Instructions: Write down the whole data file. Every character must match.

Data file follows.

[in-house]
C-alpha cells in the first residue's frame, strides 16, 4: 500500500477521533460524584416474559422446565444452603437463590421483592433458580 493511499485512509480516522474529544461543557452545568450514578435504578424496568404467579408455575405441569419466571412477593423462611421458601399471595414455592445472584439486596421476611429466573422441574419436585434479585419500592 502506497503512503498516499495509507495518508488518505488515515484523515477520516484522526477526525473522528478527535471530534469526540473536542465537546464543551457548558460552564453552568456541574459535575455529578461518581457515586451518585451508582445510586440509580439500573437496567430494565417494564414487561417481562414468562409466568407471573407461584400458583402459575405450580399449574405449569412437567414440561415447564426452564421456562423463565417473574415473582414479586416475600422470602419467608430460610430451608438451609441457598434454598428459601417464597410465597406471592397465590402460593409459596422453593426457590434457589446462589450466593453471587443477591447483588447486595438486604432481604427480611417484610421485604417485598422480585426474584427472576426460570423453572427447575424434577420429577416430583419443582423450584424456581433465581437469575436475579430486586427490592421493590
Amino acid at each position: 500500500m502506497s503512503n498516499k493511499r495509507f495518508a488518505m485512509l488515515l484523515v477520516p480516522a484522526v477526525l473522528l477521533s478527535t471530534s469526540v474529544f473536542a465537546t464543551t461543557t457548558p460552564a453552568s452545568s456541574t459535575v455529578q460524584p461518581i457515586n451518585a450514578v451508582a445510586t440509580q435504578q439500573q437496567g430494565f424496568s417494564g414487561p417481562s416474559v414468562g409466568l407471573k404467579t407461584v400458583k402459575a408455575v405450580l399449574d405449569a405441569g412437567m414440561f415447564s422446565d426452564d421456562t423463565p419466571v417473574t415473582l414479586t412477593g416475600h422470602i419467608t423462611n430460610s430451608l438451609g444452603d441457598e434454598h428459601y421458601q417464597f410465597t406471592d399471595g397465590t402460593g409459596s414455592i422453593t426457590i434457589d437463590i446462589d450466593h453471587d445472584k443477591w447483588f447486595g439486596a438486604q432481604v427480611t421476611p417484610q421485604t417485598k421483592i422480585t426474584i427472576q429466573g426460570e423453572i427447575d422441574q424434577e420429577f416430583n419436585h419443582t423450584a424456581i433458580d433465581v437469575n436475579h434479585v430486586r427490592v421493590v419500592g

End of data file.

[in-house]
C-alpha cells in the first residue's frame, strides 16, 4: 500500500477521533460524584416474559422446565444452603437463590421483592433458580 493511499485512509480516522474529544461543557452545568450514578435504578424496568404467579408455575405441569419466571412477593423462611421458601399471595414455592445472584439486596421476611429466573422441574419436585434479585419500592 502506497503512503498516499495509507495518508488518505488515515484523515477520516484522526477526525473522528478527535471530534469526540473536542465537546464543551457548558460552564453552568456541574459535575455529578461518581457515586451518585451508582445510586440509580439500573437496567430494565417494564414487561417481562414468562409466568407471573407461584400458583402459575405450580399449574405449569412437567414440561415447564426452564421456562423463565417473574415473582414479586416475600422470602419467608430460610430451608438451609441457598434454598428459601417464597410465597406471592397465590402460593409459596422453593426457590434457589446462589450466593453471587443477591447483588447486595438486604432481604427480611417484610421485604417485598422480585426474584427472576426460570423453572427447575424434577420429577416430583419443582423450584424456581433465581437469575436475579430486586427490592421493590
Amino acid at each position: 500500500m502506497s503512503n498516499k493511499r495509507f495518508a488518505m485512509l488515515l484523515v477520516p480516522a484522526v477526525l473522528l477521533s478527535t471530534s469526540v474529544f473536542a465537546t464543551t461543557t457548558p460552564a453552568s452545568s456541574t459535575v455529578q460524584p461518581i457515586n451518585a450514578v451508582a445510586t440509580q435504578q439500573q437496567g430494565f424496568s417494564g414487561p417481562s416474559v414468562g409466568l407471573k404467579t407461584v400458583k402459575a408455575v405450580l399449574d405449569a405441569g412437567m414440561f415447564s422446565d426452564d421456562t423463565p419466571v417473574t415473582l414479586t412477593g416475600h422470602i419467608t423462611n430460610s430451608l438451609g444452603d441457598e434454598h428459601y421458601q417464597f410465597t406471592d399471595g397465590t402460593g409459596s414455592i422453593t426457590i434457589d437463590i446462589d450466593h453471587d445472584k443477591w447483588f447486595g439486596a438486604q432481604v427480611t421476611p417484610q421485604t417485598k421483592i422480585t426474584i427472576q429466573g426460570e423453572i427447575d422441574q424434577e420429577f416430583n419436585h419443582t423450584a424456581i433458580d433465581v437469575n436475579h434479585v430486586r427490592v421493590v419500592g